Like many things in health and nutrition, when it comes to coffee, the answer to “is coffee healthy or not?” is: it depends on each individual person and their body’s chemistry. But some absolutes will always remain true for all of us: artificial sweeteners, sugar, and especially hydrogenated, sugar-laden processed creamer are not good for us and should be avoided.
So are the downfalls of drinking coffee bad enough to outweigh its benefits?
Let’s take a look. Coffee can be potentially harmful in a number of ways:
- Addiction: Consuming the same substance every single day can lead to dependence and going a day without it will trigger symptoms of withdrawal. Solution? Try to stay within 1-2 coffee cups per day and try not to turn it into a daily habit.
Sensitive gut: Caffeine can be a gut irritant. If you have a sensitive gut, coffee may not be a great choice for you.
- Insomnia: Drinking coffee later in the day is strongly linkedto insomnia, which is in turn linked to a list of health negatives. Keep the coffee for mornings unless you’re having it decaf.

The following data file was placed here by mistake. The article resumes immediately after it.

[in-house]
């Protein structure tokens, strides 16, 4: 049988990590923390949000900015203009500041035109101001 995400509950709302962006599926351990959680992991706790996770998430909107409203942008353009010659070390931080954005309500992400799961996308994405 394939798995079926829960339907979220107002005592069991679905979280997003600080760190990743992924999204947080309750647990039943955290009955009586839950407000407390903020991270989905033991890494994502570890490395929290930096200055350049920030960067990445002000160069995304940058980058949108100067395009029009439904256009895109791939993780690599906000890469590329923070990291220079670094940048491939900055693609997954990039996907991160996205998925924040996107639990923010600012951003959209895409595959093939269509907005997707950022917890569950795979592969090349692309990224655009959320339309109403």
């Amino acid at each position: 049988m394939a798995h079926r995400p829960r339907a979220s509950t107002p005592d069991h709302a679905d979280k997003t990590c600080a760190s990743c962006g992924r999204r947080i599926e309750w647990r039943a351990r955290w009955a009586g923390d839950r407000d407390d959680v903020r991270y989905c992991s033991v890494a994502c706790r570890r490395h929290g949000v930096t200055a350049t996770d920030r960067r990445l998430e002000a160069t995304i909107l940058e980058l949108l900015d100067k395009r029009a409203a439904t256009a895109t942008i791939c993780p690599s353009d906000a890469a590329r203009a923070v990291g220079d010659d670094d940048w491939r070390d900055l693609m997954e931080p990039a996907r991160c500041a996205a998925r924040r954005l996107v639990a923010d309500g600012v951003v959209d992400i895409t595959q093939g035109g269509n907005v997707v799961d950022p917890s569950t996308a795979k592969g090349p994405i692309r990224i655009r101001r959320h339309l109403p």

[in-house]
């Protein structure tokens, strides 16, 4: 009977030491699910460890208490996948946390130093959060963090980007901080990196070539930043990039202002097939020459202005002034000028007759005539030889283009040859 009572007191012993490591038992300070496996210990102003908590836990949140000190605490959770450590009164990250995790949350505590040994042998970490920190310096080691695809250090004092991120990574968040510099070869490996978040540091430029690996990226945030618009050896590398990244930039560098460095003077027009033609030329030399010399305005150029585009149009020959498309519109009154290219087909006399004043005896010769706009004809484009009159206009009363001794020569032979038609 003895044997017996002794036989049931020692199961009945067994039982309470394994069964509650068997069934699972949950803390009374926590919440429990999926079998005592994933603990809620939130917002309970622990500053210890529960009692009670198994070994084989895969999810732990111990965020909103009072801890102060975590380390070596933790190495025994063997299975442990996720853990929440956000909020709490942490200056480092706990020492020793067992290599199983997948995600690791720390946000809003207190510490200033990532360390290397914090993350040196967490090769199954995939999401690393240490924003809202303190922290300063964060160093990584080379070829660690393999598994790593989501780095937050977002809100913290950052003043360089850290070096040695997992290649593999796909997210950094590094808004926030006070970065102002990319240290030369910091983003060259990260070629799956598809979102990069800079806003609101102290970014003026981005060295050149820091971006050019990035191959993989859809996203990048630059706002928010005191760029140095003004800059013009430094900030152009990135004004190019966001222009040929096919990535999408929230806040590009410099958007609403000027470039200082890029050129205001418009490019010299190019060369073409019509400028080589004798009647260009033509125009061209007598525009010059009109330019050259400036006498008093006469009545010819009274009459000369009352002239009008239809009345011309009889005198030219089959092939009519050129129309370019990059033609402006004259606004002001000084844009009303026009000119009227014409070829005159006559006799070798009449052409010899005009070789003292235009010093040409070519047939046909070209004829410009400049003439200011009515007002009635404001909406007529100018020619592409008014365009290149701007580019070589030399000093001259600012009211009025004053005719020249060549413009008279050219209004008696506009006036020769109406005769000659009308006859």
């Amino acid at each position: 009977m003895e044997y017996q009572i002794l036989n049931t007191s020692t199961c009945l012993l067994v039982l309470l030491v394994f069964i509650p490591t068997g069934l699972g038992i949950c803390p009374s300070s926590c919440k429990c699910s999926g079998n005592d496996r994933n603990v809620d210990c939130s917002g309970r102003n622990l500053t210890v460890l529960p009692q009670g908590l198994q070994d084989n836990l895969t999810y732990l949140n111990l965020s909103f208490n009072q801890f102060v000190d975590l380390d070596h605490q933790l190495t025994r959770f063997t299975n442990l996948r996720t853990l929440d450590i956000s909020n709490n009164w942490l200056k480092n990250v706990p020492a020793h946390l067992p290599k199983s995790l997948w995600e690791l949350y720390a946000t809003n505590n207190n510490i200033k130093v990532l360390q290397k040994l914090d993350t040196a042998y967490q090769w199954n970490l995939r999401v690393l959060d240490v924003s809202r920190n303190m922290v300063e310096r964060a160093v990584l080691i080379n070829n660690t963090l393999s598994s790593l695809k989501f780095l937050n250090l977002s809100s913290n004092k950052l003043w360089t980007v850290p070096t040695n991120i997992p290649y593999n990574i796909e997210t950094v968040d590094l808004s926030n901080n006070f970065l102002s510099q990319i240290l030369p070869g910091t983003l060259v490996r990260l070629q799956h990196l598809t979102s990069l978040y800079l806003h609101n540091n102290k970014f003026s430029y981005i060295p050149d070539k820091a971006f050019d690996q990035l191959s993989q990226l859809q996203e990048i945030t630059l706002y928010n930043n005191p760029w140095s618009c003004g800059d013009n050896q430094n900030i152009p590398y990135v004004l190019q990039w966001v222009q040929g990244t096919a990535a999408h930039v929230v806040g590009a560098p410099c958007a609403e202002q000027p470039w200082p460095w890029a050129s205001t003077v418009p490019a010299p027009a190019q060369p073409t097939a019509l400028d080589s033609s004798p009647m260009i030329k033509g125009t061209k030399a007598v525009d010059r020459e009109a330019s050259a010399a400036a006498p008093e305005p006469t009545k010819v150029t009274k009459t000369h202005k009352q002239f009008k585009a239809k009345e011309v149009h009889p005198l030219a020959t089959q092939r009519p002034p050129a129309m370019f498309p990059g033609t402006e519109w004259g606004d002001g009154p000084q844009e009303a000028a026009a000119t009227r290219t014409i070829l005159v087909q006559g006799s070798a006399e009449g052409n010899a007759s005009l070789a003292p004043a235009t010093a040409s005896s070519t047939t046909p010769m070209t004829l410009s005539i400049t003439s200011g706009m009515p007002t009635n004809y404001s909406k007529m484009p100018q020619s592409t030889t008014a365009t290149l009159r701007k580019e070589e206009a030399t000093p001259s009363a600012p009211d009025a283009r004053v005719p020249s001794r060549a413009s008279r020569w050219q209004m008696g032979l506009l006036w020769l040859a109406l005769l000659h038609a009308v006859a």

- Anxiety: Caffeine seems to decrease levels of GABA, a chemical in our bodies that helps regulate anxiety, and it amplifies the effects of our two main stress hormones, cortisol and epinephrine. Anyone with an anxiety condition should be careful with coffee consumption.
But there’s a bright side too:
- May protect against diabetes:
Studies have shown that daily consumption could decrease the risk of developing type 2 diabetes by protecting cells from the accumulation of toxic proteins that play an important role in the development of diabetes.
Improves workout performance: Studies have also shown that coffee can help improve athletic performance, mobilize fat from cells, and increase stamina.
- Rich in antioxidants: Coffee can be a potent antioxidant source, and recent studies have shown that most of us get more antioxidants from coffee than from any other source. It’s important that we balance things out and make sure we’re also getting them from more nutrient dense fruits and vegetables, as well as vitamin C rich foods.
And some bonus good news: Coffee can make many of us happy!
Let’s end with one that’s both scientifically valid and psychologically true – a major reason why we like coffee is that it elevates mood and bolsters energy, at least for a little while.
Still asking yourself whether you should drink coffee?
What’s clear is that there’s no one-size-fits-all approach. Carefully pay attention to your body and observe how it reacts to coffee. Take note also of your energy and concentration levels and tweak your coffee intake from there. And as all things go regarding health and nutrition… everything in moderation.